With the 2023 Legislative Session now underway, the New York League of Conservation Voters’ work with lawmakers–a crucial part of achieving our goals–takes center stage. Last week, NYLCV was out in full force advocating for our 2023 environmental agenda at the New York State Capitol in Albany.
On Monday, February 13, NYLCV Policy Director Patrick McClellan and Deputy Director for State Policy Andrew Williams participated in Clean Fuels Lobby Day. They met with a number of elected officials, including Environmental Conservation Committee Chairs Senator Harckham and Assemblymember Glick as well as Energy Committee Chair Assemblyman Barrett, to discuss the importance of establishing a clean fuel standard (CFS), which is a proven, efficient, and cost-effective way to reduce CO2 emissions and pollution from the transportation sector. A CFS, which would incentivize the use of cleaner fuels, such as electricity, by making polluters pay for their development and deployment, is an opportunity for New York to lower greenhouse gas emissions and create a safer, healthier state without additional costs to the taxpayers. In addition to the two committee chairs, they also met with Senators Fernandez, Kavanagh, Skoufis, Mannion, and Hinchey, as well as Assemblymembers Solages and Fahy.
On the morning of February 14, when lawmakers opened their mail, they were greeted not with a Valentine, but with a letter from the UpgradeNY coalition, of which NYLCV is a leading member, urging the legislature to include funding in the 2023-24 State budget to decarbonize state facilities, and support union jobs and local hiring, including from disadvantaged communities. Decarbonizing state buildings is a top priority for NYLCV this year and a critical component of meeting the goals set out in the Climate Leadership and Community Protection Act.
NYLCV continued to press lawmakers throughout the day–and well into the evening–on Tuesday, with Senior Vice President Josh Klainberg and Deputy Director for Politics Casey Petrashek joining McClellan and Williams in Albany for Environmental Protection Fund (EPF) Lobby Day and the Joint Legislative Public Hearing on the 2023-2024 Executive Budget.
The NYLCV team met with several lawmakers, including Assemblymembers O’Donnell, Raga, and Cunningham, as well as staff from the offices of Senators Hoylman-Sigal, Palumbo, and Martinez, and the offices of Assemblymembers Lee, Solages, and Fall. They requested that the Assembly and Senate include a $400 million EPF in their budget–and this is key–without taking funds from it to cover staff.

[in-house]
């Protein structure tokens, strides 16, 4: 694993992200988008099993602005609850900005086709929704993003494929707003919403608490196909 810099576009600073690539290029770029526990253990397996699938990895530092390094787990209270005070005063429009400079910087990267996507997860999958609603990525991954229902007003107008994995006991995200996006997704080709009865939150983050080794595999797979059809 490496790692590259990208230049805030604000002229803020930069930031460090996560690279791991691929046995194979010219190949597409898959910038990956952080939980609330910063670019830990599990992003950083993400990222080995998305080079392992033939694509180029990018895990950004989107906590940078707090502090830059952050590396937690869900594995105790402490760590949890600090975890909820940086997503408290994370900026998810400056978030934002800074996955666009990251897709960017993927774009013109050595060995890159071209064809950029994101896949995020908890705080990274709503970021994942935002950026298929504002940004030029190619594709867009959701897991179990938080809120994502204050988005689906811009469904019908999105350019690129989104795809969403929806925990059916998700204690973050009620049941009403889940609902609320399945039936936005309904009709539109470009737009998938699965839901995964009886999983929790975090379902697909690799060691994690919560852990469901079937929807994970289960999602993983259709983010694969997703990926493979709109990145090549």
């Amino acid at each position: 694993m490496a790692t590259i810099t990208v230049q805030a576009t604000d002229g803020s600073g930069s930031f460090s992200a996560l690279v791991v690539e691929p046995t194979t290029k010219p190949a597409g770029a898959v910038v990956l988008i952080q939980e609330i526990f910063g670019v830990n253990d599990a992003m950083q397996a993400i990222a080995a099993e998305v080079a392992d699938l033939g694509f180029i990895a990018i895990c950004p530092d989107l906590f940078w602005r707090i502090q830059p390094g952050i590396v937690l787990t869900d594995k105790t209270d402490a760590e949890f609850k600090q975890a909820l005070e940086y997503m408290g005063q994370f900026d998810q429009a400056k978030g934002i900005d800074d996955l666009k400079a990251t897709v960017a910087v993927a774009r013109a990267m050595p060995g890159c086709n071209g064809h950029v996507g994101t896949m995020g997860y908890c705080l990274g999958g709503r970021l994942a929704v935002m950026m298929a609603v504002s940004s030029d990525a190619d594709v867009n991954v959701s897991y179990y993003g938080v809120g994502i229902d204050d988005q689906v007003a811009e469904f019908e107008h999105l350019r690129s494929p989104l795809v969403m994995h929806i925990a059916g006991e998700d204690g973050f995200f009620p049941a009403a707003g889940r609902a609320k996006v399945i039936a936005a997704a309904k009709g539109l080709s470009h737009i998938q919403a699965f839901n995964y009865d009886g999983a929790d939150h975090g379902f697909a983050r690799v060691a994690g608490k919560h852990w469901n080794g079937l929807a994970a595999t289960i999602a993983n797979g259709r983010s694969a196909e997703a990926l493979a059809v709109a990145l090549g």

EPF funding is critical to the health of our environment and the prosperity of our communities. Unfortunately, the Governor’s budget proposal would allow EPF funding to pay for staffing at state agencies, which would direct money away from critical projects that reduce air pollution, safeguard clean drinking water, create parks and trails, support environmental justice programs, protect farms and forests, and improve quality of life in every county of the state.
They also advocated for issues beyond EPF funding, such as the inclusion of $1 billion for clean new water infrastructure (raising it from its current $500 million), $250 million for State Parks, and $90 million for the Department of Environmental Conservation.
It was 7 pm that evening when McClellan appeared before the Joint Committee on Environmental Conservation to explain NYLCV’s position on Governor Hochul’s Executive Budget. He spoke about several key issues, including agency staffing, capital funding, green buildings, cap-and-invest, transportation, the Waste Reduction and Recycling Infrastructure Act, and housing. Watch his appearance here and read his full testimony here.
In all, the week of February 13th was an important mile marker on NYLCV’s path to fight climate change, conserve land and water, and protect public health in New York State. We were able to speak with lawmakers about important policies and programs that will help protect New York’s natural resources and create a more sustainable future. We look forward to continuing our advocacy work and working with the governor and legislators to pass smart environmental policy in the weeks and months to come.